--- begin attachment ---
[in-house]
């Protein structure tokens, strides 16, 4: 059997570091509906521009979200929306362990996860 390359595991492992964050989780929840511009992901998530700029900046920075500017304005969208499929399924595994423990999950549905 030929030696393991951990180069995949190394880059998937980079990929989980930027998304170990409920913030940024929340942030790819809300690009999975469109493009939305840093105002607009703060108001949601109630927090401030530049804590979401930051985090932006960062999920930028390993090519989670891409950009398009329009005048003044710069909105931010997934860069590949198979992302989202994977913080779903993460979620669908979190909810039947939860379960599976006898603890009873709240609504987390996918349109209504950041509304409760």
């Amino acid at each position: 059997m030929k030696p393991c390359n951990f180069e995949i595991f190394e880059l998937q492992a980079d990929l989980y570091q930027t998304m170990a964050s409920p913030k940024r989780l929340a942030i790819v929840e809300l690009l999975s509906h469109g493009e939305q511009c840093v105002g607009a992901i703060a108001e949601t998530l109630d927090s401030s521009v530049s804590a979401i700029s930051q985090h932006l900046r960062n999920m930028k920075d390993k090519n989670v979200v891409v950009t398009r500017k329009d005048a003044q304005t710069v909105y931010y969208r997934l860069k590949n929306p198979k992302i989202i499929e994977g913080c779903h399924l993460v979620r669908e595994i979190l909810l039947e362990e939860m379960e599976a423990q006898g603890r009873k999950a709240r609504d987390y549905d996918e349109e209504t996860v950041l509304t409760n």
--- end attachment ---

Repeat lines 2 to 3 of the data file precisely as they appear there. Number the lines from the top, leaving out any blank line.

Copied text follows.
């Protein structure tokens, strides 16, 4: 059997570091509906521009979200929306362990996860 390359595991492992964050989780929840511009992901998530700029900046920075500017304005969208499929399924595994423990999950549905 030929030696393991951990180069995949190394880059998937980079990929989980930027998304170990409920913030940024929340942030790819809300690009999975469109493009939305840093105002607009703060108001949601109630927090401030530049804590979401930051985090932006960062999920930028390993090519989670891409950009398009329009005048003044710069909105931010997934860069590949198979992302989202994977913080779903993460979620669908979190909810039947939860379960599976006898603890009873709240609504987390996918349109209504950041509304409760």
């Amino acid at each position: 059997m030929k030696p393991c390359n951990f180069e995949i595991f190394e880059l998937q492992a980079d990929l989980y570091q930027t998304m170990a964050s409920p913030k940024r989780l929340a942030i790819v929840e809300l690009l999975s509906h469109g493009e939305q511009c840093v105002g607009a992901i703060a108001e949601t998530l109630d927090s401030s521009v530049s804590a979401i700029s930051q985090h932006l900046r960062n999920m930028k920075d390993k090519n989670v979200v891409v950009t398009r500017k329009d005048a003044q304005t710069v909105y931010y969208r997934l860069k590949n929306p198979k992302i989202i499929e994977g913080c779903h399924l993460v979620r669908e595994i979190l909810l039947e362990e939860m379960e599976a423990q006898g603890r009873k999950a709240r609504d987390y549905d996918e349109e209504t996860v950041l509304t409760n």